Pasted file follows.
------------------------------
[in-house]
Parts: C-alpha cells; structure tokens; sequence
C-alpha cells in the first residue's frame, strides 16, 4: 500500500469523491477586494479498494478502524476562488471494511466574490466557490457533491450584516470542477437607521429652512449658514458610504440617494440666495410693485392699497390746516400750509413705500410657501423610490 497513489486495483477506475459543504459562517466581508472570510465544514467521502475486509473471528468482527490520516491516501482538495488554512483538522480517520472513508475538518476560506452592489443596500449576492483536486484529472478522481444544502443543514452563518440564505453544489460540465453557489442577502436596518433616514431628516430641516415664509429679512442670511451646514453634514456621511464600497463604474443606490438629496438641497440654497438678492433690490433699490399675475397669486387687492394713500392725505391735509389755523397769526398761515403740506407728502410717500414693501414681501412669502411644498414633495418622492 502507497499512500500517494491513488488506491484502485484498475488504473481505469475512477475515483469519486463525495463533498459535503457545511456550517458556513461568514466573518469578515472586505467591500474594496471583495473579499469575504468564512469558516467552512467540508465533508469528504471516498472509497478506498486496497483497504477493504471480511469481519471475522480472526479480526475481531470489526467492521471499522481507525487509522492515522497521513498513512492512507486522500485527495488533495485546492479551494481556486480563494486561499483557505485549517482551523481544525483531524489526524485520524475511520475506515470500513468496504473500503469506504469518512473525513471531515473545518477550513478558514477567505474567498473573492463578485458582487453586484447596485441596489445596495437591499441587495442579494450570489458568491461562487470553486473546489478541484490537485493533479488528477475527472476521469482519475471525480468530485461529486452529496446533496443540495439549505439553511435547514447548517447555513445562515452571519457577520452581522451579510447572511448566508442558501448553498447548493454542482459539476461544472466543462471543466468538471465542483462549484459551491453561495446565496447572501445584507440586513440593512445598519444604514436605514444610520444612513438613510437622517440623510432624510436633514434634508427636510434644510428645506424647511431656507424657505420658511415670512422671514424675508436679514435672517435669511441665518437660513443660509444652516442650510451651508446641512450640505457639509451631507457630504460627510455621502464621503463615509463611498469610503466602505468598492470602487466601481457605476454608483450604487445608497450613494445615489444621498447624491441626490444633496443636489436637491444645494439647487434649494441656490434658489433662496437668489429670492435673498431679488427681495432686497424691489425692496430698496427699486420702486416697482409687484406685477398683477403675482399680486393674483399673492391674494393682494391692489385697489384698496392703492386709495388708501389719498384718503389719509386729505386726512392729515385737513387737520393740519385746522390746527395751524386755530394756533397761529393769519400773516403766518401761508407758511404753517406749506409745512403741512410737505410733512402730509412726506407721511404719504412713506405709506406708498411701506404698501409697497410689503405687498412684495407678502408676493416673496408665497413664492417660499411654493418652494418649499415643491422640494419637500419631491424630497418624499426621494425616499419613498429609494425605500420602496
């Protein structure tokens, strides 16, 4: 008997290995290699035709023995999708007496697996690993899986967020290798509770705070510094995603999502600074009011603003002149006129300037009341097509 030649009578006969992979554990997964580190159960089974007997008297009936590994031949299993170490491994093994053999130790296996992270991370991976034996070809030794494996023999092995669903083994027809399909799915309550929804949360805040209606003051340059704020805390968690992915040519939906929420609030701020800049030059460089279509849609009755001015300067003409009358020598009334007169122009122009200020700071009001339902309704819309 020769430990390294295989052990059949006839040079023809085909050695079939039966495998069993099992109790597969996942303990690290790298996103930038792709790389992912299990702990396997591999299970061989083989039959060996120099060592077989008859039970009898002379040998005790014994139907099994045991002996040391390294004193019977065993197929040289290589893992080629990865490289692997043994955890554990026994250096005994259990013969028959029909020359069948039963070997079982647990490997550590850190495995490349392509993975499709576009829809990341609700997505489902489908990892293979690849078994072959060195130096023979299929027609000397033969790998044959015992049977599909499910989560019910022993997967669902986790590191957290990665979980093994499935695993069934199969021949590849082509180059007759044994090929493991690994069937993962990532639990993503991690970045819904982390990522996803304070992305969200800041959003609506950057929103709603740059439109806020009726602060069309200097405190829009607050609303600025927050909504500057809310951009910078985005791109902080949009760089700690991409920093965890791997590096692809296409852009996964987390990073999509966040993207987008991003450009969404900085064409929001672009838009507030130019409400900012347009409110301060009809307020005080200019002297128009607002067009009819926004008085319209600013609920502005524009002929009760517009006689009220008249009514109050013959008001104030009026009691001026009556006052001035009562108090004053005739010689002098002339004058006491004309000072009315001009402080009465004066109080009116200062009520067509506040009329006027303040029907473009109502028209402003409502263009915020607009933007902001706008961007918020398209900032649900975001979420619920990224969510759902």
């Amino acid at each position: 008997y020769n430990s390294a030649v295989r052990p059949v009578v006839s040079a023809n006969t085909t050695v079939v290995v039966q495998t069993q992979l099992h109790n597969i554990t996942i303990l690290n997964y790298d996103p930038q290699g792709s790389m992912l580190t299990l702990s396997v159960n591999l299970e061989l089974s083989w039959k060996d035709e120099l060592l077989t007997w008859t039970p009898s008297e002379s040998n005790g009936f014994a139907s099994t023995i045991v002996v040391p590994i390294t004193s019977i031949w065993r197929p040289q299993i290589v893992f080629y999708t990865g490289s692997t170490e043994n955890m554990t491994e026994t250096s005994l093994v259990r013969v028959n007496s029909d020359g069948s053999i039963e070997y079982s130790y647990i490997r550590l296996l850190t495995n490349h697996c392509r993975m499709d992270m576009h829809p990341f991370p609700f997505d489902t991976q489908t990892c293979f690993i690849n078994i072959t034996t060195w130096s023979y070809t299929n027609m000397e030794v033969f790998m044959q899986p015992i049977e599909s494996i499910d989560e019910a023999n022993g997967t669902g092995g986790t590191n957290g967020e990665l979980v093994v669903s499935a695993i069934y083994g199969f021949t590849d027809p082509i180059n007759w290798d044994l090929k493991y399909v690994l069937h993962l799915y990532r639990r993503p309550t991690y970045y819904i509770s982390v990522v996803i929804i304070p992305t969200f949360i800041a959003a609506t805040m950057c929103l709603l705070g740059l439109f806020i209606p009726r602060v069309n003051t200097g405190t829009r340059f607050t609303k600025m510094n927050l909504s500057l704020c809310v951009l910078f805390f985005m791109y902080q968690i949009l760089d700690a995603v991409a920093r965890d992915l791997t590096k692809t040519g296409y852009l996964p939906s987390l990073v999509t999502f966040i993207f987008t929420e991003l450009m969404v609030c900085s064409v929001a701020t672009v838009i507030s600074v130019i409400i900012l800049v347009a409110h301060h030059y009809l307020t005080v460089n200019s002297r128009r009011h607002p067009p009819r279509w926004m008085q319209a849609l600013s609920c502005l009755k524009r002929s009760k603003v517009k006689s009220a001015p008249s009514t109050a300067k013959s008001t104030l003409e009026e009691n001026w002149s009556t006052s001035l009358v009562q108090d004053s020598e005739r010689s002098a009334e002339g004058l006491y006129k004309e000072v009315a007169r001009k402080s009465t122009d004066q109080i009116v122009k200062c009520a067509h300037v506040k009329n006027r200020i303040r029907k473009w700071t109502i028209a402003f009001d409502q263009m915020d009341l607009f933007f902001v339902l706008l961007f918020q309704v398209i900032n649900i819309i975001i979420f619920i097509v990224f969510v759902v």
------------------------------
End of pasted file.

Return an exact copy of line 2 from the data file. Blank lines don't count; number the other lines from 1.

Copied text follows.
Parts: C-alpha cells; structure tokens; sequence